Balloon Flowers are tough cookies!

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Balloon Flower (Platycodon grandiflorus) are hardy long-lived perennials which are reliable bloomers in cold climates, and can take short periods of drought while still delivering a long season of beautiful blooms with minimal effort. For these reasons, gardeners around the world have always valued the balloon flower, and new gardeners are also re-discovering their charms, not only for their whimsical flower buds, but also because balloon flowers are really tough cookies!

Balloon flowers are part of the easy growing Bell Flower/Campanula family, like the well-known Canterbury Bell (Campanula medium,) and you will notice the resemblance right away. Platycodon grandifloras is native to East Asia, occurring in China, Korea, Japan, and Siberia, where they grow on slopes, and in meadows. The botanical name means ‘broad bell,’ but the open flower is really more of a star shape. However, it's the puffy buds which intrigue gardeners, because as the flower buds grow they inflate like an origami balloon, before unfurling into gorgeous five-star bellflowers, 5 to 7cm across. This enthrals everyone and makes the balloon flower almost irresistible; and taking into account their flower colours which come in sought-after shades of blue, violet-blue, as well as pink and white, make them totally irresistible!

Flowering begins in mid-summer when other summer flowering shrubs and perennials have finished blooming, and continues into autumn, making balloon flowers essential if you love colour in your garden throughout the seasons. They also have attractive serrated, lance-shaped, blue-green leaves. There are many cultivars available;  some types have a dwarf, compact growth habit with a height of about 20cm, while others are much taller, growing up to 60cm and more. Balloon flowers have received the prestigious Award of Garden Merit from the Royal Horticultural Society for their outstanding qualities – what more could you want from a little, low-maintenance perennial!

The new ‘Astra Series’ of F1 cultivars are true dwarfs, with a sturdy and compact form, growing +-25cm tall, and spreading 30 to 60cm.  Only the foliage is dwarf, their flowers are 7cm across, making them hard to ignore, and fabulous gifts for all occasions. For colour all summer long, plant them in the garden, or in window boxes, hanging baskets, and mixed containers. Their flowers can be single or semi-double, and come in blue, violet-blue, pink and white. When the plants are in full bloom, you should find small potted plants available in retail outlets, so grab a couple next time you spot them, they’re worth it!


The roots are still used today in Chinese herbal medicine for just about all ailments of the lungs and throat.


The raw roots of Platycodon grandiflorus are toxic, but if properly cooked are edible, rich in calcium, and highly valued in Oriental cuisine. In Japan the roots are used as a condiment, and are one of the seven herbs used to flavour Japanese “Sake.” In Korea, the plant and its roots are referred to as “doraji,” and the root is one of the most common “namul” vegetables - a variety of edible wild greens. It is also one of the most frequent ingredients in “bibimbap” - mixed rice topped with namul. Bellflowers are also used to make sweets and desserts such as “doraji-jeonggwa” - whole bellflower roots, peeled and simmered in a mixture of water, honey, and sugar until candied. Syrup made from the root, called “doraji-cheong” can be used to make “doraji-cha” - balloon flower root tea. It is also used to infuse liquor called “doraji-sul.”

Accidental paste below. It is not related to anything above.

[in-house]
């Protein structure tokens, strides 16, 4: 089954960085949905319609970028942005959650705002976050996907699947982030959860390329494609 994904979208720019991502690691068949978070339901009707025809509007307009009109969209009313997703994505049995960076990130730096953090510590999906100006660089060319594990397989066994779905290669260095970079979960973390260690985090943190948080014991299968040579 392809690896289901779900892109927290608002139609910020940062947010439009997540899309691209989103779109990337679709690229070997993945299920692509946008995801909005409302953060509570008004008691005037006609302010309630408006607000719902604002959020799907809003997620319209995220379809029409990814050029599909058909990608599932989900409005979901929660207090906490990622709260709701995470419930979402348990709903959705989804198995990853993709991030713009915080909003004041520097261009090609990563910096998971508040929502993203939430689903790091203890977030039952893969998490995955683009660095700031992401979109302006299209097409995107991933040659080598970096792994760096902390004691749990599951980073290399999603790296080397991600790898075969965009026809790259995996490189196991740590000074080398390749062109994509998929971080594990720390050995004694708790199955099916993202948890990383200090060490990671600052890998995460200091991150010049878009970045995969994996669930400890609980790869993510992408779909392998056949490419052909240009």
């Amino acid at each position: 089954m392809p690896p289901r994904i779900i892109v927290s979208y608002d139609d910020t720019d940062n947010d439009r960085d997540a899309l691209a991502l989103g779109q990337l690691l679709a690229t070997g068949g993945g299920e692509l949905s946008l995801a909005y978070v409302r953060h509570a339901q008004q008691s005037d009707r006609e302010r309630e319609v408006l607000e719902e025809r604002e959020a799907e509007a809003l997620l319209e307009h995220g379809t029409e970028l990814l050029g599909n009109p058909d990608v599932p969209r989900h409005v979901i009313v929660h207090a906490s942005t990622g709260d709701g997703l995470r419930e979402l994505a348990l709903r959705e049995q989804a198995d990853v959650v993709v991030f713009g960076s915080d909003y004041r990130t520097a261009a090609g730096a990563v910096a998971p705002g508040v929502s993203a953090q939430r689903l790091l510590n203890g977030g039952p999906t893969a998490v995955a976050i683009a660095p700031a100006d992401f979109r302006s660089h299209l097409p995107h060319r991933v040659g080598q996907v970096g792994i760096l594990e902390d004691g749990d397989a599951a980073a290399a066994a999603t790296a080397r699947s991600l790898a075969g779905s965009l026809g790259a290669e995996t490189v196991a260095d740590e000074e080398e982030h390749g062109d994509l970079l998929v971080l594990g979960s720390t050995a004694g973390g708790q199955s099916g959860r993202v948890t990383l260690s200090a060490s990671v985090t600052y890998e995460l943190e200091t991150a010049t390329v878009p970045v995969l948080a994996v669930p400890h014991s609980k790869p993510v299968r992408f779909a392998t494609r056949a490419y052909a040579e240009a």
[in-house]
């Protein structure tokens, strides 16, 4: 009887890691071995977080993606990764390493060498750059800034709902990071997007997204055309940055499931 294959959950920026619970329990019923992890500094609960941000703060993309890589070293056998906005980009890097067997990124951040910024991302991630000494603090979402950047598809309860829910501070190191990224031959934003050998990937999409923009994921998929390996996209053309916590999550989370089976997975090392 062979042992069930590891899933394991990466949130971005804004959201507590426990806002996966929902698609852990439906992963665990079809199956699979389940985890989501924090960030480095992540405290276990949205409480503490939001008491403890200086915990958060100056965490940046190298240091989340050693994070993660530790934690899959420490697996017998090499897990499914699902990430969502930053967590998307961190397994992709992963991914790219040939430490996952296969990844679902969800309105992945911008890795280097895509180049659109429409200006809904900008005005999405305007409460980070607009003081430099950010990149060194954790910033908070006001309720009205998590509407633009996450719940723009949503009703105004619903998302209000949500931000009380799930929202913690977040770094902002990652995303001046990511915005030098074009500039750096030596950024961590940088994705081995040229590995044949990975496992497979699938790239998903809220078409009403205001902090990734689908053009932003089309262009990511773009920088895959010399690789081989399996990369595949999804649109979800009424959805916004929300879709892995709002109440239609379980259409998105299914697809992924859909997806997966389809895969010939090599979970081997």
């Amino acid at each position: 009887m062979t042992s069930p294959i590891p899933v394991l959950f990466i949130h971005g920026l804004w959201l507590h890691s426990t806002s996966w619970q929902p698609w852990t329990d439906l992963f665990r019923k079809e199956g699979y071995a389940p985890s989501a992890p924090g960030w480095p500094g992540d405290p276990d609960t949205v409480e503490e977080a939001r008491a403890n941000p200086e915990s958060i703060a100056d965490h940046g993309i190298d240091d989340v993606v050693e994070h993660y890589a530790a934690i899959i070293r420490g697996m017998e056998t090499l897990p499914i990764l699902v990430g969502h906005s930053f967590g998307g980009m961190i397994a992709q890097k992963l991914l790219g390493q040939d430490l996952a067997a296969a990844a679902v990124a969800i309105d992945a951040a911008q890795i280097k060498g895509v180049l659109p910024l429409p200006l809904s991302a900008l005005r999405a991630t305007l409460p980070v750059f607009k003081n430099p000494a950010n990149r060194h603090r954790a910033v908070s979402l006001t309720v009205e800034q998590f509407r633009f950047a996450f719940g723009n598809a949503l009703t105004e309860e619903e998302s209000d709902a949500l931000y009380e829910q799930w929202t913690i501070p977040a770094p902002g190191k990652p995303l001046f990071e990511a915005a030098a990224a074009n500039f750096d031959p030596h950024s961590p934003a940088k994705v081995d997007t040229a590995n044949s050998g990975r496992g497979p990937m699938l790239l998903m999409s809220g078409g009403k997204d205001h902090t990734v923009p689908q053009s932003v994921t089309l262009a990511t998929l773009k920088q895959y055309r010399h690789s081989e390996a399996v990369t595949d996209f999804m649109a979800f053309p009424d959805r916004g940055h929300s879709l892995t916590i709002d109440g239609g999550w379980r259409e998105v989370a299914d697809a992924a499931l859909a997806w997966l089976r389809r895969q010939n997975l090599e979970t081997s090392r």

The roots are harvested when they are two or three years old, and prepared by skinning and blanching them in salt water before they are ready to be pickled or fried. Fresh mature leaves may be mildly toxic, but they are safe to use once they have been dried and powdered, and are used to flavour soups etc. The tender uppermost leaves are not toxic and are commonly used in salads.

Platycodon 'Astra' Pink picture courtesy Balloon Flowers are real tough cookies!Platycodon 'Astra' Pink picture courtesy Balloon Flowers are real tough cookies!In the Garden:

Balloon flowers are perfect companions for ornamental grasses, and spiky plants, and look great in rock or gravel gardens. Their delicate form and cool colours complement many perennials, and the blue varieties go especially well with pale yellow Day Lilies (Hemerocallis,) or Yarrow (Achillea.) Balloon flowers are also at home in the company of Lamb's Ear (Stachys,) Lady's Mantle (Alchemilla,) Columbine (Aquilegia,) and Roses. They are essential in sunny flower beds and perennial borders, and the dwarf varieties are wonderful edging plants for the flower border, alongside pathways; and delightful in mixed containers. The older and taller-growing balloon flowers, with their bluish leaves and long trailing stems, are lovely in large hanging baskets, and also very useful in perennial borders, woodland, and cottage gardens.